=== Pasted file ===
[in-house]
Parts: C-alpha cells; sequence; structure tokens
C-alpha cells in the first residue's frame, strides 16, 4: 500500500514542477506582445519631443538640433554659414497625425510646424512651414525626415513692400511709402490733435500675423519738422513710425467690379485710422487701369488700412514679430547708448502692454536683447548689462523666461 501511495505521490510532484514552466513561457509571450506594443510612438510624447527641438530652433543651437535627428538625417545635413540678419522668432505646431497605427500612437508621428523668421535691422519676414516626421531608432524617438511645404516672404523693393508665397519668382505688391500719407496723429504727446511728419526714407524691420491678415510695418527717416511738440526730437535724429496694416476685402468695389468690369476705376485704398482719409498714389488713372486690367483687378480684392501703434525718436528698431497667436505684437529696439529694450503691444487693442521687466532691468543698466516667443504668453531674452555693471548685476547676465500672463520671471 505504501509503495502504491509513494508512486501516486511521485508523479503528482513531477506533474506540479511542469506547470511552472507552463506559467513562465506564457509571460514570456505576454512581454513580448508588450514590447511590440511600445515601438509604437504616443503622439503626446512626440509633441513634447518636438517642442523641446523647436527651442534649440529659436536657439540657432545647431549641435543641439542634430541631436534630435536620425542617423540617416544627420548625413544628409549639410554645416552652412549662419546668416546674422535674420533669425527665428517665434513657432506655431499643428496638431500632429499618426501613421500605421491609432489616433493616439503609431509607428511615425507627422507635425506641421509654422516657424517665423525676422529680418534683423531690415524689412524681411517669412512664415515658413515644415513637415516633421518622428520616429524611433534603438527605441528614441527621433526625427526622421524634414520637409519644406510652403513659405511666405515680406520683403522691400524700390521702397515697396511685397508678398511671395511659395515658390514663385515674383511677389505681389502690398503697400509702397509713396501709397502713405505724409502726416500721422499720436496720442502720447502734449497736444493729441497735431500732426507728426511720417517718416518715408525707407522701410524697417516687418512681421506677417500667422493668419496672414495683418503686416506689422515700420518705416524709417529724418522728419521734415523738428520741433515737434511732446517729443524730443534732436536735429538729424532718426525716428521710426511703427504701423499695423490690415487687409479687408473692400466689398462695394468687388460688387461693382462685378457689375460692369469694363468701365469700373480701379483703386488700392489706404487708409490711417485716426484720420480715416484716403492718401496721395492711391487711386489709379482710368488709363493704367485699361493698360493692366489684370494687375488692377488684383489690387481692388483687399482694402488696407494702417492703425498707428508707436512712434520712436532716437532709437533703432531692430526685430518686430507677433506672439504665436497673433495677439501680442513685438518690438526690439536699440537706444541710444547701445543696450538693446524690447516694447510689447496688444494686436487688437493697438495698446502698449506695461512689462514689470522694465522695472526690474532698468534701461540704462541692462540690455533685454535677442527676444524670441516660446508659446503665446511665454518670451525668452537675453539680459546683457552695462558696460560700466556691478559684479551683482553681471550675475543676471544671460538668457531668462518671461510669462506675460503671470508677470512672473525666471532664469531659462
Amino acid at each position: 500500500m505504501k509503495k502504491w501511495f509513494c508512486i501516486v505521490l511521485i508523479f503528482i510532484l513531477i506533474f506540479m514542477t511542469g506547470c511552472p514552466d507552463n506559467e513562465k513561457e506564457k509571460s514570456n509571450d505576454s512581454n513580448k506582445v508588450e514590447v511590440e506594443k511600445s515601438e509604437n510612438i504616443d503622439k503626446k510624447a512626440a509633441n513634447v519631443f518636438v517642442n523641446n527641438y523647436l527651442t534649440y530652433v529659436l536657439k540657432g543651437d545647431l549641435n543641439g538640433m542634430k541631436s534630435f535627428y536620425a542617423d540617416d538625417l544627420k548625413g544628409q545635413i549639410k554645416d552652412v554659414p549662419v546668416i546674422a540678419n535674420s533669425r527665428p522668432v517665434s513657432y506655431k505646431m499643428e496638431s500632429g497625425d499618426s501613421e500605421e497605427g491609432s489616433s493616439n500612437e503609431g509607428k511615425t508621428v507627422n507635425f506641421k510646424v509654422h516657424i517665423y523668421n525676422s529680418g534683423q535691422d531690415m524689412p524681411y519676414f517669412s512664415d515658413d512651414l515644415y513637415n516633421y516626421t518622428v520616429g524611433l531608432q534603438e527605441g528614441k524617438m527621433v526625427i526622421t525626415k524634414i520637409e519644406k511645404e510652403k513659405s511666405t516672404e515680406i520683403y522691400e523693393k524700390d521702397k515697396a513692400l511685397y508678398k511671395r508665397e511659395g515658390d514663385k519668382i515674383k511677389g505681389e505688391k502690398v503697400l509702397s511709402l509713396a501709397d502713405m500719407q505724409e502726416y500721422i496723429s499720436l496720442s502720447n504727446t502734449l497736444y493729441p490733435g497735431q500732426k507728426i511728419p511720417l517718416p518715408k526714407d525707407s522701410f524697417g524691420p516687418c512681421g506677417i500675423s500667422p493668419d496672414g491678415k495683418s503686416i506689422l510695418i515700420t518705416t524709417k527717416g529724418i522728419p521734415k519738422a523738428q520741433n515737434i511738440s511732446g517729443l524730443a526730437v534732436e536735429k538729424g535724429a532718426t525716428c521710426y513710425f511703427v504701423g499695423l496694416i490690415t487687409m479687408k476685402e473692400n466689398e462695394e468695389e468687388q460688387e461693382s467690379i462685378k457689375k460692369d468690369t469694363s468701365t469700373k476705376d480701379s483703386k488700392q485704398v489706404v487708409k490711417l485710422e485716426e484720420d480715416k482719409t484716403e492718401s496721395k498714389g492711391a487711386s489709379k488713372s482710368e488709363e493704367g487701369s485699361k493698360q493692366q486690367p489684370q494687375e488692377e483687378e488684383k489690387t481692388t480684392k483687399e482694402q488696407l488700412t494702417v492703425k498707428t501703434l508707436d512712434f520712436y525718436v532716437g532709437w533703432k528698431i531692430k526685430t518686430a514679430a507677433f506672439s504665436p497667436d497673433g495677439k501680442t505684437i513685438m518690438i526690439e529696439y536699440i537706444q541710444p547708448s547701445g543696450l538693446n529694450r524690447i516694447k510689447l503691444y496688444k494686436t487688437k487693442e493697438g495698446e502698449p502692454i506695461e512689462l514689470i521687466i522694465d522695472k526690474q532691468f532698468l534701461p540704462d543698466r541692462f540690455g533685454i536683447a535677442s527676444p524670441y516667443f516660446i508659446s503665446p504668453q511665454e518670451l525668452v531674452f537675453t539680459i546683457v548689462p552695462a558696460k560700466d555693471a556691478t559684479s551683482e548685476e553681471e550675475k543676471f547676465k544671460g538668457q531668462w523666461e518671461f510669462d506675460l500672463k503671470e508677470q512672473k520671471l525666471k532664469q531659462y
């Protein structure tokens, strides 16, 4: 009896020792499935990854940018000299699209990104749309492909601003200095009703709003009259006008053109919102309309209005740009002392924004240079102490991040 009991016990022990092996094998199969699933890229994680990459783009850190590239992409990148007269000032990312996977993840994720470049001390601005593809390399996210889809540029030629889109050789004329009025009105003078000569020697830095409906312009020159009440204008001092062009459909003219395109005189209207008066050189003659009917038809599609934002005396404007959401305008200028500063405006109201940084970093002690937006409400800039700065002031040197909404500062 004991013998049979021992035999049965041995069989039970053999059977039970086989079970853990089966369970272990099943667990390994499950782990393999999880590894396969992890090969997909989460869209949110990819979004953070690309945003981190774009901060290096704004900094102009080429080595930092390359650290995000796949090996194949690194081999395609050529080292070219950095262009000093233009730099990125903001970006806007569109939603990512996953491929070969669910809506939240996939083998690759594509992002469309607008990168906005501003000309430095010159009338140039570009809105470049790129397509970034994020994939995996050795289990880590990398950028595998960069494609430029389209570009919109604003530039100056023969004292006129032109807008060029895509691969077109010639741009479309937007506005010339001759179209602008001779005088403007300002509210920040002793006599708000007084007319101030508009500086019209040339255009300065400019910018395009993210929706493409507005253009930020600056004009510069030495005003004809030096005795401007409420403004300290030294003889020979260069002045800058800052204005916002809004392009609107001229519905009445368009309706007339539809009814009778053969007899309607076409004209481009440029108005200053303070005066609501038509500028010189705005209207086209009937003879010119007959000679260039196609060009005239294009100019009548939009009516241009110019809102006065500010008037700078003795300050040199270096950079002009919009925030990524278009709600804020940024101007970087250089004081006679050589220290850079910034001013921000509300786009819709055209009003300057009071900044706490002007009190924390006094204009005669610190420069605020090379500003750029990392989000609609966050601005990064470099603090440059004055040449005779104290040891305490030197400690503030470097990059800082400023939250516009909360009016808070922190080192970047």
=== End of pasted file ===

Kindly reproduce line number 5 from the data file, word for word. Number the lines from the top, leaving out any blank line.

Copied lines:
């Protein structure tokens, strides 16, 4: 009896020792499935990854940018000299699209990104749309492909601003200095009703709003009259006008053109919102309309209005740009002392924004240079102490991040 009991016990022990092996094998199969699933890229994680990459783009850190590239992409990148007269000032990312996977993840994720470049001390601005593809390399996210889809540029030629889109050789004329009025009105003078000569020697830095409906312009020159009440204008001092062009459909003219395109005189209207008066050189003659009917038809599609934002005396404007959401305008200028500063405006109201940084970093002690937006409400800039700065002031040197909404500062 004991013998049979021992035999049965041995069989039970053999059977039970086989079970853990089966369970272990099943667990390994499950782990393999999880590894396969992890090969997909989460869209949110990819979004953070690309945003981190774009901060290096704004900094102009080429080595930092390359650290995000796949090996194949690194081999395609050529080292070219950095262009000093233009730099990125903001970006806007569109939603990512996953491929070969669910809506939240996939083998690759594509992002469309607008990168906005501003000309430095010159009338140039570009809105470049790129397509970034994020994939995996050795289990880590990398950028595998960069494609430029389209570009919109604003530039100056023969004292006129032109807008060029895509691969077109010639741009479309937007506005010339001759179209602008001779005088403007300002509210920040002793006599708000007084007319101030508009500086019209040339255009300065400019910018395009993210929706493409507005253009930020600056004009510069030495005003004809030096005795401007409420403004300290030294003889020979260069002045800058800052204005916002809004392009609107001229519905009445368009309706007339539809009814009778053969007899309607076409004209481009440029108005200053303070005066609501038509500028010189705005209207086209009937003879010119007959000679260039196609060009005239294009100019009548939009009516241009110019809102006065500010008037700078003795300050040199270096950079002009919009925030990524278009709600804020940024101007970087250089004081006679050589220290850079910034001013921000509300786009819709055209009003300057009071900044706490002007009190924390006094204009005669610190420069605020090379500003750029990392989000609609966050601005990064470099603090440059004055040449005779104290040891305490030197400690503030470097990059800082400023939250516009909360009016808070922190080192970047």